Ness Nite: Definitely. I just think working with people that are invested in the whole thing is super important. I’m very particular about collaborating because I don’t actually enjoy it that much, because it’s hard for me to like…I wouldn’t say I’m controlling but I have a vision in what I want something to be like so sometimes I feel like it’s hard for me to fit in on somebody else is doing. I’m just really picky about…like if it sounds like something that already exists right now I don’t really want to. I want a lot of things to blow my mind. I’m just into people being really tight.

Why is creating music alone better than among other people?

Ness Nite: I have to be in a different mindset to work on something for someone else. Because a lot of my songs are so focused. There’s a lot of songs out there that are fun, but writing wise, they aren’t very focused. And I feel like with mine, I’m definitely trying to say something with it. It just really has to be the right people. I worked with Drelli, we’ve worked on a couple songs together lately and that was really fun. Sophia Eris and I are working on some stuff, and then other than Nick being on “Yes,” those are the only people I’ve really worked with lately. It very much depends on what being in a room with someone is like. I don’t like the trading over the internet, ‘here’s my verse.’If everyone’s in the same room it’s easier for me to work.

Who were your earliest musical influences?

Ness Nite: I think Kid Cudi for sure because his sound was so different and talking about things I cared about. Red Hot Chili Peppers, I was really into them. I thought Anthony Kiedis’ style was interesting, he kind of rapped.

He did, definitely.

Ness Nite: Yeah, so I really liked his writing style. I read his autobiography. My dad listened to such a variety of music in the car while I was little, like Outkast, Foreigner, Stevie Wonder, Mariah Carey, Fugees, Old Akon. I look back on it and it’s cool just to know I can relate to all these different sounds.

Are you a Prince fan?

Ness Nite: Since I’m not from here, it’s not like my family brought me up on Prince, but man, when he died it was one of the weirdest experiences for me, just to see a whole city grieving for this person. I didn’t want to claim any sadness about it, but it was just crazy to see how one person affected so many people. I respect that, and I respect his artistry, his innovation.

Will POW Presents be your first show on the west coast?

Ness Nite: Yeah, it will be my first show outside of Minneapolis. I haven’t even played at home or anything yet.

If you could choose one festival to headline, which would it be?

Ness Nite: Good question. I feel like Lollapalooza, but the Brazil one would be tight. There’s one in South America every year. I mean Chicago is cool, but I feel like going to South America would be real tight.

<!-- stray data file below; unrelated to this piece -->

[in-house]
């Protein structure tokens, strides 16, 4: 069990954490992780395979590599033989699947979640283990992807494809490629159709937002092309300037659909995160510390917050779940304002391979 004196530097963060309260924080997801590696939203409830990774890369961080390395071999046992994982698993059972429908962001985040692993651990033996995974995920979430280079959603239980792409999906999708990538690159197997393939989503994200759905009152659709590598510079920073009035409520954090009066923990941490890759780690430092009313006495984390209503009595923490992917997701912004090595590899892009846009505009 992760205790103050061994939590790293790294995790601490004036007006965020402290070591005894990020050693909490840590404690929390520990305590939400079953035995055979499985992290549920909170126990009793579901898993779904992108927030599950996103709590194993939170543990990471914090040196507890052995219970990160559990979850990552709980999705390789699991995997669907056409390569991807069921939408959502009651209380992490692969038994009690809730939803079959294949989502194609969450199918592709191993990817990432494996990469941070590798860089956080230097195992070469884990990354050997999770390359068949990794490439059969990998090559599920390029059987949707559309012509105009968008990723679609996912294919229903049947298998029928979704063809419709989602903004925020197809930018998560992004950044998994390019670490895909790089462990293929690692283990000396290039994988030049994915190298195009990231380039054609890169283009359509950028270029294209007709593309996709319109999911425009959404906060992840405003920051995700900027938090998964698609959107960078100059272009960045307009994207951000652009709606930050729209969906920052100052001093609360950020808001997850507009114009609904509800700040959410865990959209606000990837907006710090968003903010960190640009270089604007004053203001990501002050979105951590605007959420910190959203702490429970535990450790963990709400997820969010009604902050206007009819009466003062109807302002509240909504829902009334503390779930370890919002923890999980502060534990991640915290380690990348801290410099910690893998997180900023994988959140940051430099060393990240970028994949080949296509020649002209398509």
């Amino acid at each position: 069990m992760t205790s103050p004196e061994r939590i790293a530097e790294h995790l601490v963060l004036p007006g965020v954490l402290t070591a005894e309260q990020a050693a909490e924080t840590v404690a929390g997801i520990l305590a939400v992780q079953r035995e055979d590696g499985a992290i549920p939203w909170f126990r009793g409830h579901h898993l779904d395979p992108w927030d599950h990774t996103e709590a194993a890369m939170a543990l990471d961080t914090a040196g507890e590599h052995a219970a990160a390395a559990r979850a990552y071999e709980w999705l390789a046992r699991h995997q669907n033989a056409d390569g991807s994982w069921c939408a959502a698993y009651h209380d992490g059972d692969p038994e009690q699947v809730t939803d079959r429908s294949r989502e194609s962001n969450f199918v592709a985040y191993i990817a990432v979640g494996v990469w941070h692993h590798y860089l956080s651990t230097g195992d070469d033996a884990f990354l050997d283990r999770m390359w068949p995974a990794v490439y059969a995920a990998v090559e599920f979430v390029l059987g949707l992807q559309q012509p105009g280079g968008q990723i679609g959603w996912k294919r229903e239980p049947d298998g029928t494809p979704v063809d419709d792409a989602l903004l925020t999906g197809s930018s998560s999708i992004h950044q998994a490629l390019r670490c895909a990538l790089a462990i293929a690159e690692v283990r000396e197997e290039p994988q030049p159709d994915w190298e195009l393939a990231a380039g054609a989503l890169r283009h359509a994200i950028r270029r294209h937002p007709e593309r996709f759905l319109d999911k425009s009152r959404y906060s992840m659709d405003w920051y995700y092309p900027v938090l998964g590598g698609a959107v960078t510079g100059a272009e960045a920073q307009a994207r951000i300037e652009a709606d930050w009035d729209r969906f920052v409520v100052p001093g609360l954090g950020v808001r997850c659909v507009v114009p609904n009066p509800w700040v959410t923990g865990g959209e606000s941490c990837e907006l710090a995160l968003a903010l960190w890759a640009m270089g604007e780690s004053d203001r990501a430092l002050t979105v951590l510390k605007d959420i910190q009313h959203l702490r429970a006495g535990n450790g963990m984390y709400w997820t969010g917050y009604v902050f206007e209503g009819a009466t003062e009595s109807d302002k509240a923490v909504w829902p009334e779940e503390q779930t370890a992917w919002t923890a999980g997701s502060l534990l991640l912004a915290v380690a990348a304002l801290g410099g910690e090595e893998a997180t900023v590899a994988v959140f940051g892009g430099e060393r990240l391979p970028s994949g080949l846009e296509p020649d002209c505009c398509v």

You’ve talked about making music from a place of wanting to hear something that doesn’t yet exist. What are some traits you feel like are absent in music right now? Or is it less about a message and more about specific sounds?

Ness Nite: I wouldn’t say that anything is absent and I’m like bringing it out of thin air, but I definitely just want women to feel super confident. And I don’t make songs that are like, ‘women, be confident!’ But through what I say I want to exude confidence and even if it’s a sad song, there’s still a sense of, I don’t really know how to describe it sometimes. People tell me, my friends, granted, that when they listen to my music, they feel empowered in a certain way.

I feel like it’s a mixture of bravery and vulnerability, especially given the “Yes” visual.

Ness Nite: I guess, I just want everyone to feel okay with themselves and what is happening around them. If there’s anything that I’ve been learning in my life it’s that circumstance can be so draining and discouraging. But if you’re okay with you, then you can make things not be so shitty around you. There’s always something you can do. It’s a mindset. I struggle with anxiety and depression too, so it’s a lot of…mind exercises.

[Co-Producer/Engineer Mike Frey enters]

Can you take me through one of your average nights?

Ness Nite: It can vary. I could be in bed at 9 pm, or I could be out until 5. The concept that Nite Time was based off of isn’t really my current night time experience. It was more from high school when I wouldn’t sleep very much and I’d go on walks at night. I would just be up at night, thinking about the things I want to say. Night time was like a state of being for me, like, ‘oh now it’s night time, so I’m going to think about all this shit.’ That’s kind of what Nite Time was, like who I am when I’m alone, the things that I want to say, but I don’t.

Have you ever had insomnia?

Ness Nite: Yeah, as like side effects of other stuff. I don’t have it anymore.

Who are some other local artists you’ve been listening to/supporting?

Ness Nite: I’m a fan of Allan Kingdom, I like Drelli, and Sophia Eris. And the stuff Lizzo is doing. I’m the # 1 Dizzy Fae fan.

What’s your favorite spot to eat at in Minneapolis?